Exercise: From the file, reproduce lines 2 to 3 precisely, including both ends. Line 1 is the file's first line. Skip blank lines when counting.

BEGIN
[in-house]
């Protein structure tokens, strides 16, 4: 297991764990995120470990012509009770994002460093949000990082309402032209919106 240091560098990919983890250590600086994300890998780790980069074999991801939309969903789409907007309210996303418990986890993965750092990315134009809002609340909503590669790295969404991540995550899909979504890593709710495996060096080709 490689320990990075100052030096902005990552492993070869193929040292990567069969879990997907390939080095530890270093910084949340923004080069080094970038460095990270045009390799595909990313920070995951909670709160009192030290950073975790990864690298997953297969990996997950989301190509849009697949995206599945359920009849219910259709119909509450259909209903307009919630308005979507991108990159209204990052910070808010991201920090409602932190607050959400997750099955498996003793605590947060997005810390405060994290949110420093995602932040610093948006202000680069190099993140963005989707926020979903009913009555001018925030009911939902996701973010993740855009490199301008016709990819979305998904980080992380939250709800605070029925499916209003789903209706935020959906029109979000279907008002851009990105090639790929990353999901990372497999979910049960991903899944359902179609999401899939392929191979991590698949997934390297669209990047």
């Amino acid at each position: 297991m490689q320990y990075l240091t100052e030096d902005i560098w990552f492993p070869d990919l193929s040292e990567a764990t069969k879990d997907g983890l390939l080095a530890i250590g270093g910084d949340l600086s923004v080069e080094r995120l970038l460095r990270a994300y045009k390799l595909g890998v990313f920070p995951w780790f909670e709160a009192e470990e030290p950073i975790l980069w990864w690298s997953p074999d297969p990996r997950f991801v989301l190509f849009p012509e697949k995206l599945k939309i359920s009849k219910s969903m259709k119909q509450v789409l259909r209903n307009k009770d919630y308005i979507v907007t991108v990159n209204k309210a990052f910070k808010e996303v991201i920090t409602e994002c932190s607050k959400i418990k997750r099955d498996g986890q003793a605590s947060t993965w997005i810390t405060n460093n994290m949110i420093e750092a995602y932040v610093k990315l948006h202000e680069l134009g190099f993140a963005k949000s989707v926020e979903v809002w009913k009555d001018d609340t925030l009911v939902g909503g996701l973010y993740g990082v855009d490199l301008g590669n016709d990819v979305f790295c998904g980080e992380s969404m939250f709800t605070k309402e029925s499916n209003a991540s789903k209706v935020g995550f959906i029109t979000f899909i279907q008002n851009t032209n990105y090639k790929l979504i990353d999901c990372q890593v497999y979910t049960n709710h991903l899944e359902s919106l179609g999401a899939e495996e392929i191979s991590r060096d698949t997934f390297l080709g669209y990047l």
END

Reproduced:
């Protein structure tokens, strides 16, 4: 297991764990995120470990012509009770994002460093949000990082309402032209919106 240091560098990919983890250590600086994300890998780790980069074999991801939309969903789409907007309210996303418990986890993965750092990315134009809002609340909503590669790295969404991540995550899909979504890593709710495996060096080709 490689320990990075100052030096902005990552492993070869193929040292990567069969879990997907390939080095530890270093910084949340923004080069080094970038460095990270045009390799595909990313920070995951909670709160009192030290950073975790990864690298997953297969990996997950989301190509849009697949995206599945359920009849219910259709119909509450259909209903307009919630308005979507991108990159209204990052910070808010991201920090409602932190607050959400997750099955498996003793605590947060997005810390405060994290949110420093995602932040610093948006202000680069190099993140963005989707926020979903009913009555001018925030009911939902996701973010993740855009490199301008016709990819979305998904980080992380939250709800605070029925499916209003789903209706935020959906029109979000279907008002851009990105090639790929990353999901990372497999979910049960991903899944359902179609999401899939392929191979991590698949997934390297669209990047």
């Amino acid at each position: 297991m490689q320990y990075l240091t100052e030096d902005i560098w990552f492993p070869d990919l193929s040292e990567a764990t069969k879990d997907g983890l390939l080095a530890i250590g270093g910084d949340l600086s923004v080069e080094r995120l970038l460095r990270a994300y045009k390799l595909g890998v990313f920070p995951w780790f909670e709160a009192e470990e030290p950073i975790l980069w990864w690298s997953p074999d297969p990996r997950f991801v989301l190509f849009p012509e697949k995206l599945k939309i359920s009849k219910s969903m259709k119909q509450v789409l259909r209903n307009k009770d919630y308005i979507v907007t991108v990159n209204k309210a990052f910070k808010e996303v991201i920090t409602e994002c932190s607050k959400i418990k997750r099955d498996g986890q003793a605590s947060t993965w997005i810390t405060n460093n994290m949110i420093e750092a995602y932040v610093k990315l948006h202000e680069l134009g190099f993140a963005k949000s989707v926020e979903v809002w009913k009555d001018d609340t925030l009911v939902g909503g996701l973010y993740g990082v855009d490199l301008g590669n016709d990819v979305f790295c998904g980080e992380s969404m939250f709800t605070k309402e029925s499916n209003a991540s789903k209706v935020g995550f959906i029109t979000f899909i279907q008002n851009t032209n990105y090639k790929l979504i990353d999901c990372q890593v497999y979910t049960n709710h991903l899944e359902s919106l179609g999401a899939e495996e392929i191979s991590r060096d698949t997934f390297l080709g669209y990047l």